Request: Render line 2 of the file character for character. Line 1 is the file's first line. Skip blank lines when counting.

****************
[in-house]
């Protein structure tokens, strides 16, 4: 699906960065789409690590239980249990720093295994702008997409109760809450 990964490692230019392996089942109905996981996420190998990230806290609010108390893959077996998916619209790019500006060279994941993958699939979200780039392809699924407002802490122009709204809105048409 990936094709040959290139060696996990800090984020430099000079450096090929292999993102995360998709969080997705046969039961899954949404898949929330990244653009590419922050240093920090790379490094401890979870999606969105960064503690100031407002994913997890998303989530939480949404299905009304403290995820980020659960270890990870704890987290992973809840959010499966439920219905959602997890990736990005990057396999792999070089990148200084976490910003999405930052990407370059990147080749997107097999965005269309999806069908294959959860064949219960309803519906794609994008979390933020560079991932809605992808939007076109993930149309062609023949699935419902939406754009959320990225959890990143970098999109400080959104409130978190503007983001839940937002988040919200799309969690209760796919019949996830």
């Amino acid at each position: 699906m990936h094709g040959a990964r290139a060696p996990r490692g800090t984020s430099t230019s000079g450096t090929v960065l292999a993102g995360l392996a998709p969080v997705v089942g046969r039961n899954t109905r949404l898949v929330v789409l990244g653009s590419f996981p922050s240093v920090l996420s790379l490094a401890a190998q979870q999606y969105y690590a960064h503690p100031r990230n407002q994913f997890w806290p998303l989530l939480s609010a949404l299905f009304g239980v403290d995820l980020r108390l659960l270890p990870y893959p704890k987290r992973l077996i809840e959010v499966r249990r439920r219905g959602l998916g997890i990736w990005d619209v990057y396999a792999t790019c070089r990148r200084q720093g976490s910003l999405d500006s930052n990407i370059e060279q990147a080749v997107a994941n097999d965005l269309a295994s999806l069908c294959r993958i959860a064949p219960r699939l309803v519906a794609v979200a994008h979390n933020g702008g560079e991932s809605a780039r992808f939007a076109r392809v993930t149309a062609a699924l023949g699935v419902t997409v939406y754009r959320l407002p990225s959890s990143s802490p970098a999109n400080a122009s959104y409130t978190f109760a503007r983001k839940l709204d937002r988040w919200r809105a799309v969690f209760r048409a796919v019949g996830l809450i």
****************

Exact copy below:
């Protein structure tokens, strides 16, 4: 699906960065789409690590239980249990720093295994702008997409109760809450 990964490692230019392996089942109905996981996420190998990230806290609010108390893959077996998916619209790019500006060279994941993958699939979200780039392809699924407002802490122009709204809105048409 990936094709040959290139060696996990800090984020430099000079450096090929292999993102995360998709969080997705046969039961899954949404898949929330990244653009590419922050240093920090790379490094401890979870999606969105960064503690100031407002994913997890998303989530939480949404299905009304403290995820980020659960270890990870704890987290992973809840959010499966439920219905959602997890990736990005990057396999792999070089990148200084976490910003999405930052990407370059990147080749997107097999965005269309999806069908294959959860064949219960309803519906794609994008979390933020560079991932809605992808939007076109993930149309062609023949699935419902939406754009959320990225959890990143970098999109400080959104409130978190503007983001839940937002988040919200799309969690209760796919019949996830």